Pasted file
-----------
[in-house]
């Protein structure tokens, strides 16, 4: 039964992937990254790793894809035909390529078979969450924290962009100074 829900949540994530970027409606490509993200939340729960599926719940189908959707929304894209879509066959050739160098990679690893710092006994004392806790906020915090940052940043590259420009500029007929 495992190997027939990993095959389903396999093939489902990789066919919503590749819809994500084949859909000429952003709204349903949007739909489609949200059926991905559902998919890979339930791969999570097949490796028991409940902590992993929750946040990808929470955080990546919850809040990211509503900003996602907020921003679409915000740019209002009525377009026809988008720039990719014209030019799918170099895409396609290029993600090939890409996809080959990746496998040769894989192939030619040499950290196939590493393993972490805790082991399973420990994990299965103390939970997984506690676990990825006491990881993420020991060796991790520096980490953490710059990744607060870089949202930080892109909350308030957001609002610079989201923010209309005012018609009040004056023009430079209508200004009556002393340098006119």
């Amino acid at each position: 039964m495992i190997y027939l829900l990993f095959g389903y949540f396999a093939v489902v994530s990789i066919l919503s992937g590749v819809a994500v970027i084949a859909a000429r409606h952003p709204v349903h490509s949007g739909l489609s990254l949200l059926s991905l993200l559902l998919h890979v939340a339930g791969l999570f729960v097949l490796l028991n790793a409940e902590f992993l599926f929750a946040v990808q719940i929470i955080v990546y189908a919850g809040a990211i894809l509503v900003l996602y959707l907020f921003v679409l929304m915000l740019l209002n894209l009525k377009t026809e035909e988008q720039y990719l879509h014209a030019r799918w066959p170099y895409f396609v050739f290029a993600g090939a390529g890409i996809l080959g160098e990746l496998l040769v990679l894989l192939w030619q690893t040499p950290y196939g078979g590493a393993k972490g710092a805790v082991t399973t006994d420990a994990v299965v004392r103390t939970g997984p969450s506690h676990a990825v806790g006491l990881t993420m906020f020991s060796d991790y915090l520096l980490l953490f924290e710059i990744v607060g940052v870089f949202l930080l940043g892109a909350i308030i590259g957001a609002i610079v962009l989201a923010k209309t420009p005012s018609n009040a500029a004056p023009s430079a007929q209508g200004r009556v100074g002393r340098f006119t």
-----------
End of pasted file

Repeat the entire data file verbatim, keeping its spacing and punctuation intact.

[in-house]
């Protein structure tokens, strides 16, 4: 039964992937990254790793894809035909390529078979969450924290962009100074 829900949540994530970027409606490509993200939340729960599926719940189908959707929304894209879509066959050739160098990679690893710092006994004392806790906020915090940052940043590259420009500029007929 495992190997027939990993095959389903396999093939489902990789066919919503590749819809994500084949859909000429952003709204349903949007739909489609949200059926991905559902998919890979339930791969999570097949490796028991409940902590992993929750946040990808929470955080990546919850809040990211509503900003996602907020921003679409915000740019209002009525377009026809988008720039990719014209030019799918170099895409396609290029993600090939890409996809080959990746496998040769894989192939030619040499950290196939590493393993972490805790082991399973420990994990299965103390939970997984506690676990990825006491990881993420020991060796991790520096980490953490710059990744607060870089949202930080892109909350308030957001609002610079989201923010209309005012018609009040004056023009430079209508200004009556002393340098006119």
């Amino acid at each position: 039964m495992i190997y027939l829900l990993f095959g389903y949540f396999a093939v489902v994530s990789i066919l919503s992937g590749v819809a994500v970027i084949a859909a000429r409606h952003p709204v349903h490509s949007g739909l489609s990254l949200l059926s991905l993200l559902l998919h890979v939340a339930g791969l999570f729960v097949l490796l028991n790793a409940e902590f992993l599926f929750a946040v990808q719940i929470i955080v990546y189908a919850g809040a990211i894809l509503v900003l996602y959707l907020f921003v679409l929304m915000l740019l209002n894209l009525k377009t026809e035909e988008q720039y990719l879509h014209a030019r799918w066959p170099y895409f396609v050739f290029a993600g090939a390529g890409i996809l080959g160098e990746l496998l040769v990679l894989l192939w030619q690893t040499p950290y196939g078979g590493a393993k972490g710092a805790v082991t399973t006994d420990a994990v299965v004392r103390t939970g997984p969450s506690h676990a990825v806790g006491l990881t993420m906020f020991s060796d991790y915090l520096l980490l953490f924290e710059i990744v607060g940052v870089f949202l930080l940043g892109a909350i308030i590259g957001a609002i610079v962009l989201a923010k209309t420009p005012s018609n009040a500029a004056p023009s430079a007929q209508g200004r009556v100074g002393r340098f006119t």